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An Open Letter to Murray Bishoff of the Monett Times


Mr. Bishoff,

Here we go again.  You have shared a viewpoint in your paper that quite frankly disturbs me.  It was brought to my attention by a person who is not in law enforcement but who was also greatly disturbed by how once again, you and this paper have negatively portrayed law enforcement. For those of you reading this, here is my disclaimer up front.  This letter will not be politically correct, I am not one of those people.  I am sick and tired of politically correct people who are ruining this country because they don't want to hurt someone's feelings.  Just as you have the right to put in pen what you felt, I have that same right.  Well folks, there will probably be feelings hurt.  So if you are one of those people, stop reading NOW.

I don't know if it is just the fact that you put to pen such an insult to law enforcement in general or if it is the fact that you did this on the eve of the 15th anniversary of 9/11 in which I lost 343 brothers and sisters.  Either way, I find it despicable.

First of all, I will agree with you on one thing you said.  "It never should have happened".  I completely agree with that statement, however the reasons greatly differ.  I am not defending the officer nor am I defending the victim but how dare you question the officer involved and arm-chair quarterback him.  You weren't there, you don't know what the circumstances were. 

"He was let down by his training", really?  It appears to me that his training may have saved his life.  No law enforcement officer EVER wants to be put into a position to take someone's life, EVER.  We don't wake up each morning or start each shift thinking to ourselves "Gee, who can I kill today?"  I wasn't there either so I too do not know all the facts.  I can tell you however my training tells me that if you come at me with a vehicle with the intent to seriously injure or kill me, one of us is not going home tonight and that Mr. Bishoff, I can assure you would be you or whoever was driving that vehicle.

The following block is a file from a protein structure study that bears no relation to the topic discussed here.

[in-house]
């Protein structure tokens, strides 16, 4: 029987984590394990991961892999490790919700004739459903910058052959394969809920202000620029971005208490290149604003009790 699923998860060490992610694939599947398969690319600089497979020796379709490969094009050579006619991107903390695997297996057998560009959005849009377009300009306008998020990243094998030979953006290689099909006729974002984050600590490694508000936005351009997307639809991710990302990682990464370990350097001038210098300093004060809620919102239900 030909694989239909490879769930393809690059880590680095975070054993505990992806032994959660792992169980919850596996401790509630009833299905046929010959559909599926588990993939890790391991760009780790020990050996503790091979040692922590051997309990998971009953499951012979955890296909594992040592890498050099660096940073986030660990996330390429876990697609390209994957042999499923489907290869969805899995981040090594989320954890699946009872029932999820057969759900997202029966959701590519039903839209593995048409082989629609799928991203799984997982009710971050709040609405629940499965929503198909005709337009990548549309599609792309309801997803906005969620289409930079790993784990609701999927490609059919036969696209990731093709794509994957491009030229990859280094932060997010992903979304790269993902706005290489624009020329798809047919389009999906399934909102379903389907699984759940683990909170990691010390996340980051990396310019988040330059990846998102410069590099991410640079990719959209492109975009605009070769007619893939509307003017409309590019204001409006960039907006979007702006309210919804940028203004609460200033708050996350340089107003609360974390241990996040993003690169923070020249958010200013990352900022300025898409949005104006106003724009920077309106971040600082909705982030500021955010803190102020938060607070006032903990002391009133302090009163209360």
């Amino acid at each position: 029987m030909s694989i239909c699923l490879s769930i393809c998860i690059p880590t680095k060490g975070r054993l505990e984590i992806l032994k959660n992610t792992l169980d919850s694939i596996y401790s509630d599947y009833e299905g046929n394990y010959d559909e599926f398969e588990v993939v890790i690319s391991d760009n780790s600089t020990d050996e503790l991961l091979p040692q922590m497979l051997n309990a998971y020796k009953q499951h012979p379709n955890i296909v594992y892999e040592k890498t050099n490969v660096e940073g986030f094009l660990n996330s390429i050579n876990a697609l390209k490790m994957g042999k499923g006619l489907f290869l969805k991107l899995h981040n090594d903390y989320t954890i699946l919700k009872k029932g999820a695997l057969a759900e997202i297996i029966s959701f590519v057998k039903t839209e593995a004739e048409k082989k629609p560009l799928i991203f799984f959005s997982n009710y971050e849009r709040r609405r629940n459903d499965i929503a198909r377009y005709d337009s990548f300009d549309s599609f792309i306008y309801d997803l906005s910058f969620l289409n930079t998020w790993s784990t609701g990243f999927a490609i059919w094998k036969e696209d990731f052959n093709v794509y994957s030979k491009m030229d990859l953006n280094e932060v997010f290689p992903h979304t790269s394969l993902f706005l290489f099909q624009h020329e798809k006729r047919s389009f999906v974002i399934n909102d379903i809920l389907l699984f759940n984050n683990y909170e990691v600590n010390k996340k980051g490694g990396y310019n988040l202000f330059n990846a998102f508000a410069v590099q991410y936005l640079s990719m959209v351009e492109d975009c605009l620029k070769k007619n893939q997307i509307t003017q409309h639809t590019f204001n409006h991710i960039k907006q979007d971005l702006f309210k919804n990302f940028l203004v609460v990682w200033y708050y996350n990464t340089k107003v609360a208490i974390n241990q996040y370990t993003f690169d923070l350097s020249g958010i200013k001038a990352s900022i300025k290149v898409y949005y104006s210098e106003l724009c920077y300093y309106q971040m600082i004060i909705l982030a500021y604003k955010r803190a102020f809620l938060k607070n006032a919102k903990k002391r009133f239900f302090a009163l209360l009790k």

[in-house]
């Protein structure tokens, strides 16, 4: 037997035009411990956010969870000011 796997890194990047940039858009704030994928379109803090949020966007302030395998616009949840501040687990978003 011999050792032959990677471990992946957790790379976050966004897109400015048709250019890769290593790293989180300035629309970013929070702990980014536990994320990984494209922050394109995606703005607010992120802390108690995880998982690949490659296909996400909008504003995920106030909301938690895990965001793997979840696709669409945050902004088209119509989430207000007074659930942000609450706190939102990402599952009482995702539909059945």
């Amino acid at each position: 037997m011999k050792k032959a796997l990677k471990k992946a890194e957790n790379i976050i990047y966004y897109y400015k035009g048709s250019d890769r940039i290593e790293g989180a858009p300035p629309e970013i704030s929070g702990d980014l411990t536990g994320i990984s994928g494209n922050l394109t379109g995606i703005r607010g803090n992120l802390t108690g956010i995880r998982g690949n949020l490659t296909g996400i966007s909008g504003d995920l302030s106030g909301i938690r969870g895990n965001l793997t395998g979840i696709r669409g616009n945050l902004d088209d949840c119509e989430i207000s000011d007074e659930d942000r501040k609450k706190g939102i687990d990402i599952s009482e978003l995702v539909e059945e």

We are trained constantly how to avoid fatal outcomes.  It is our duty and job to make sure everyone goes home unhurt.  That unfortunately doesn't always happen.  We take class after class on this.  And now thanks to the Ferguson incident, we are now required to take additional hours on how to "Hug a Thug" to make sure we don't hurt someone's feelings.  Even after Officer Wilson was found to have done his job despite the fact that the liberal media had crucified him as a guilty, worthless piece of crap to society.  We are still being punished for him doing the right thing.

The cry "He should have waited for backup" is something we always hear.  How nice would it be that we always have backup.  We don't.  Many times we are by ourselves.  If we are not, the closest backup may be over an hour away.  We don't have that luxury.

Let me put that into perspective for you.  Let's say an active shooter shows up at one of our schools and starts shooting, killing innocent children.  I guess by your standards before we do something we need to wait for backup.  We stand by and wait while innocent people, children, teachers, civilians are dying.  Good call.

My training, that you say fails us, tells me to go in and eliminate that threat.  I will not stand by and wait for backup.  I will go in with the purpose of eliminating that threat.  I will not try to find a way to talk him down.  It is my duty to protect the innocent.  And I sure as heck will not "shoot him in the foot" to make him stop shooting.  I will shoot that piece of crap in the head to make sure he never does it again.  I will make sure that I go home to my family that night.  That is what my training tells me.

 Mr. Bishoff, I invite you to ride with some of those officers, anytime.  See what they go through, see what they have to deal with, put on a ballistic vest, stand in front of a gun or try and get out of the way of a moving vehicle.  Stand in front of an abuser on a domestic violence call.  Stand between a child and their parents who are high and couldn't give two cents that they have just crushed their child's skull.  Then and maybe then you will have a better understanding of what we do and why we do it.  We never want to hurt someone.  But unfortunately sometimes we have no choice.  Even if we are justified. 

That is our training and it does exactly what it is was supposed to do.  Reunite us with our family's at the end of the day.  The bad guy made that choice, not us.



Brad A. DeLay


Lawrence County, Missouri